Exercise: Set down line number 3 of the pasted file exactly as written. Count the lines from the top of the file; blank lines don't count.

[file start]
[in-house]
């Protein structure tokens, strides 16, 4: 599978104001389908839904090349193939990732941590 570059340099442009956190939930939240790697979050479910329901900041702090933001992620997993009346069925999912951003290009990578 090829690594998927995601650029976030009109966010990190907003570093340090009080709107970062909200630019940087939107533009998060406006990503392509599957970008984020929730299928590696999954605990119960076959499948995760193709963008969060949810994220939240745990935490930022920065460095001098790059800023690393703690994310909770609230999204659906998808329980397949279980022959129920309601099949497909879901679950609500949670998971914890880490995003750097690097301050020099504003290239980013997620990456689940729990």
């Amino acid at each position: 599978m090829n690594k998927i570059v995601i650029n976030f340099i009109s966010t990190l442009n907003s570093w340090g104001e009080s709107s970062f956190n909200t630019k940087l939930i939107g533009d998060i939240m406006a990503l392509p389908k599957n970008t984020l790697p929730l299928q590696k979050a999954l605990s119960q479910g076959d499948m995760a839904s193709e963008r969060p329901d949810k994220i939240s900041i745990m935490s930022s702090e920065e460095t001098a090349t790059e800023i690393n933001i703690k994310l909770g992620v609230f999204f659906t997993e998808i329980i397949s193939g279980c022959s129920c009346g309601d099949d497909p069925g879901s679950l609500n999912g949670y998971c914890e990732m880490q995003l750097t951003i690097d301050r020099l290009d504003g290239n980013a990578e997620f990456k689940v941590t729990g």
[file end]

């Amino acid at each position: 599978m090829n690594k998927i570059v995601i650029n976030f340099i009109s966010t990190l442009n907003s570093w340090g104001e009080s709107s970062f956190n909200t630019k940087l939930i939107g533009d998060i939240m406006a990503l392509p389908k599957n970008t984020l790697p929730l299928q590696k979050a999954l605990s119960q479910g076959d499948m995760a839904s193709e963008r969060p329901d949810k994220i939240s900041i745990m935490s930022s702090e920065e460095t001098a090349t790059e800023i690393n933001i703690k994310l909770g992620v609230f999204f659906t997993e998808i329980i397949s193939g279980c022959s129920c009346g309601d099949d497909p069925g879901s679950l609500n999912g949670y998971c914890e990732m880490q995003l750097t951003i690097d301050r020099l290009d504003g290239n980013a990578e997620f990456k689940v941590t729990g």